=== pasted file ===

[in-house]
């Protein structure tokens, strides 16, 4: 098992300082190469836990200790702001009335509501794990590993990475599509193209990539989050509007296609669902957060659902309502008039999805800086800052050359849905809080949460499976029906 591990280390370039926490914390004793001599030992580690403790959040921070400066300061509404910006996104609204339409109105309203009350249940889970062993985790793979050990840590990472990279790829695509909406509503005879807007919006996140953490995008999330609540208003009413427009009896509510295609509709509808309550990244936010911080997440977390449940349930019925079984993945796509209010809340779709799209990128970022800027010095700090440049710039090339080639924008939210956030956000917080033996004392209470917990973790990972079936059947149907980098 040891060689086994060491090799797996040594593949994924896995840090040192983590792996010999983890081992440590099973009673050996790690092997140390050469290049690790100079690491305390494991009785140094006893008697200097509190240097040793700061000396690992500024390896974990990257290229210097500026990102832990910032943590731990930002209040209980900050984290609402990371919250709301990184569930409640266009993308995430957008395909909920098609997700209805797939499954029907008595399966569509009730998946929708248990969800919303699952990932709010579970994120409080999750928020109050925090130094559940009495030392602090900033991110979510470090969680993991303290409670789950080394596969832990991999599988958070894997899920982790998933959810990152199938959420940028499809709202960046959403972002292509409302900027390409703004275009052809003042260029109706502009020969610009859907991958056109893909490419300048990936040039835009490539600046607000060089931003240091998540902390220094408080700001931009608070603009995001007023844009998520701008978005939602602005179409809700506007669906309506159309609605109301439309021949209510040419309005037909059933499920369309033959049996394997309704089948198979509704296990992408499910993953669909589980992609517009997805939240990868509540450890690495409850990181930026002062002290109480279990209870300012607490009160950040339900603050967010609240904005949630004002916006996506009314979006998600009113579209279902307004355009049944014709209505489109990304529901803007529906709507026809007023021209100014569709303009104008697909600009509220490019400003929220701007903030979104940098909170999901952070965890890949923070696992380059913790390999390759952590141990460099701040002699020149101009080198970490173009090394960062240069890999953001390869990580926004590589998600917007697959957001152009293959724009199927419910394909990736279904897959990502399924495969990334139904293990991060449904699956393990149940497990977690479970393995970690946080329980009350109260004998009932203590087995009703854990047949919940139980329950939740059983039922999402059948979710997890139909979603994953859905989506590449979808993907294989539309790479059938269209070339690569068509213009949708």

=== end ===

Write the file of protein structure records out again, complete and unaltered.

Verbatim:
[in-house]
């Protein structure tokens, strides 16, 4: 098992300082190469836990200790702001009335509501794990590993990475599509193209990539989050509007296609669902957060659902309502008039999805800086800052050359849905809080949460499976029906 591990280390370039926490914390004793001599030992580690403790959040921070400066300061509404910006996104609204339409109105309203009350249940889970062993985790793979050990840590990472990279790829695509909406509503005879807007919006996140953490995008999330609540208003009413427009009896509510295609509709509808309550990244936010911080997440977390449940349930019925079984993945796509209010809340779709799209990128970022800027010095700090440049710039090339080639924008939210956030956000917080033996004392209470917990973790990972079936059947149907980098 040891060689086994060491090799797996040594593949994924896995840090040192983590792996010999983890081992440590099973009673050996790690092997140390050469290049690790100079690491305390494991009785140094006893008697200097509190240097040793700061000396690992500024390896974990990257290229210097500026990102832990910032943590731990930002209040209980900050984290609402990371919250709301990184569930409640266009993308995430957008395909909920098609997700209805797939499954029907008595399966569509009730998946929708248990969800919303699952990932709010579970994120409080999750928020109050925090130094559940009495030392602090900033991110979510470090969680993991303290409670789950080394596969832990991999599988958070894997899920982790998933959810990152199938959420940028499809709202960046959403972002292509409302900027390409703004275009052809003042260029109706502009020969610009859907991958056109893909490419300048990936040039835009490539600046607000060089931003240091998540902390220094408080700001931009608070603009995001007023844009998520701008978005939602602005179409809700506007669906309506159309609605109301439309021949209510040419309005037909059933499920369309033959049996394997309704089948198979509704296990992408499910993953669909589980992609517009997805939240990868509540450890690495409850990181930026002062002290109480279990209870300012607490009160950040339900603050967010609240904005949630004002916006996506009314979006998600009113579209279902307004355009049944014709209505489109990304529901803007529906709507026809007023021209100014569709303009104008697909600009509220490019400003929220701007903030979104940098909170999901952070965890890949923070696992380059913790390999390759952590141990460099701040002699020149101009080198970490173009090394960062240069890999953001390869990580926004590589998600917007697959957001152009293959724009199927419910394909990736279904897959990502399924495969990334139904293990991060449904699956393990149940497990977690479970393995970690946080329980009350109260004998009932203590087995009703854990047949919940139980329950939740059983039922999402059948979710997890139909979603994953859905989506590449979808993907294989539309790479059938269209070339690569068509213009949708």